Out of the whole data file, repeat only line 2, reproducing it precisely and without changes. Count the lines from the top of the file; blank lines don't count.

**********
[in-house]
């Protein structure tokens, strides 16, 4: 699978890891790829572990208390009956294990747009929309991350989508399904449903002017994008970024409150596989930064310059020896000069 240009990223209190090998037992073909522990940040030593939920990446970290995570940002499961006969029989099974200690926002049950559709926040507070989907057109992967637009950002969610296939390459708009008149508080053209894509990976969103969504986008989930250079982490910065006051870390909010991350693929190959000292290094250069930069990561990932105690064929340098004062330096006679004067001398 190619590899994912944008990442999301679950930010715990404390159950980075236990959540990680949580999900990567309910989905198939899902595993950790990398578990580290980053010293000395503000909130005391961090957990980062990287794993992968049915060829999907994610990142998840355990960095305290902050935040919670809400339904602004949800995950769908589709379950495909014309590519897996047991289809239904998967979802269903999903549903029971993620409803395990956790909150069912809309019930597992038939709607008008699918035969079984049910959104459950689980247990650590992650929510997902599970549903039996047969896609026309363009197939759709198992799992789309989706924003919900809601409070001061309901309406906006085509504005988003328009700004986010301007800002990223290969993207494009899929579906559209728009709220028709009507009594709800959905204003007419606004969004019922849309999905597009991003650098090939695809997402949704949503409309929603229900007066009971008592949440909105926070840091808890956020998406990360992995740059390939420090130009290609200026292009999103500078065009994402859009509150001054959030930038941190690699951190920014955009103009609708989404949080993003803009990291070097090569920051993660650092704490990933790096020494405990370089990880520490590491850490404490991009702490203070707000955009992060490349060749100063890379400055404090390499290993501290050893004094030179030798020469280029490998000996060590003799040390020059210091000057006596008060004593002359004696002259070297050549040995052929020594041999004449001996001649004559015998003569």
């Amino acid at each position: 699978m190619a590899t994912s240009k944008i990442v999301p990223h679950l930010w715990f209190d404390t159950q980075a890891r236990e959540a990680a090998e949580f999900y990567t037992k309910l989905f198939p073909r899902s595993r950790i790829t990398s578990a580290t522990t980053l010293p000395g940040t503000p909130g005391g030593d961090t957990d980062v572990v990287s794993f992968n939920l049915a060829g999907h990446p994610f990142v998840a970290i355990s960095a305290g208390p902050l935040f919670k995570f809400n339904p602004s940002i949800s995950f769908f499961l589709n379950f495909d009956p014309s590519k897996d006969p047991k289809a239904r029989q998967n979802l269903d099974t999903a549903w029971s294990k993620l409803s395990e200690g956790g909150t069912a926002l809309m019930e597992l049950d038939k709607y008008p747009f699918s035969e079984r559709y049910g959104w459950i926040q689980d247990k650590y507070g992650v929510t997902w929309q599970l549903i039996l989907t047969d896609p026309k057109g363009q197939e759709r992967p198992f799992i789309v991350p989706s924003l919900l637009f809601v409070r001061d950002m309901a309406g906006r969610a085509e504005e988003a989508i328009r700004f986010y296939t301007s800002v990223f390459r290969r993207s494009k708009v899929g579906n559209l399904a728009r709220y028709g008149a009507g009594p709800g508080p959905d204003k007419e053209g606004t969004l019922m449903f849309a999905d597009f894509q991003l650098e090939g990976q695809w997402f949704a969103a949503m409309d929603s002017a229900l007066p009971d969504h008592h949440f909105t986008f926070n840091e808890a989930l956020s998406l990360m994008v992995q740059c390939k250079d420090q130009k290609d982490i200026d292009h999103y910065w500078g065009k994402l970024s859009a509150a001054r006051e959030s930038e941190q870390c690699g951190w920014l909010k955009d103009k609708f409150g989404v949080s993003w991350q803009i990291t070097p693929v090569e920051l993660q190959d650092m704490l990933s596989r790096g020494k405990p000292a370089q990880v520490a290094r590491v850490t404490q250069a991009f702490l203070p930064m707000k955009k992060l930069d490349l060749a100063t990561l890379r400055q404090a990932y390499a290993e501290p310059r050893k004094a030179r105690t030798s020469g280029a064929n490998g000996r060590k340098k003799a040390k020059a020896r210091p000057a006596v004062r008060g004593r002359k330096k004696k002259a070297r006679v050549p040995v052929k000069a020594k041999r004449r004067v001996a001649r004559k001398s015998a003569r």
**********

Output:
């Protein structure tokens, strides 16, 4: 699978890891790829572990208390009956294990747009929309991350989508399904449903002017994008970024409150596989930064310059020896000069 240009990223209190090998037992073909522990940040030593939920990446970290995570940002499961006969029989099974200690926002049950559709926040507070989907057109992967637009950002969610296939390459708009008149508080053209894509990976969103969504986008989930250079982490910065006051870390909010991350693929190959000292290094250069930069990561990932105690064929340098004062330096006679004067001398 190619590899994912944008990442999301679950930010715990404390159950980075236990959540990680949580999900990567309910989905198939899902595993950790990398578990580290980053010293000395503000909130005391961090957990980062990287794993992968049915060829999907994610990142998840355990960095305290902050935040919670809400339904602004949800995950769908589709379950495909014309590519897996047991289809239904998967979802269903999903549903029971993620409803395990956790909150069912809309019930597992038939709607008008699918035969079984049910959104459950689980247990650590992650929510997902599970549903039996047969896609026309363009197939759709198992799992789309989706924003919900809601409070001061309901309406906006085509504005988003328009700004986010301007800002990223290969993207494009899929579906559209728009709220028709009507009594709800959905204003007419606004969004019922849309999905597009991003650098090939695809997402949704949503409309929603229900007066009971008592949440909105926070840091808890956020998406990360992995740059390939420090130009290609200026292009999103500078065009994402859009509150001054959030930038941190690699951190920014955009103009609708989404949080993003803009990291070097090569920051993660650092704490990933790096020494405990370089990880520490590491850490404490991009702490203070707000955009992060490349060749100063890379400055404090390499290993501290050893004094030179030798020469280029490998000996060590003799040390020059210091000057006596008060004593002359004696002259070297050549040995052929020594041999004449001996001649004559015998003569």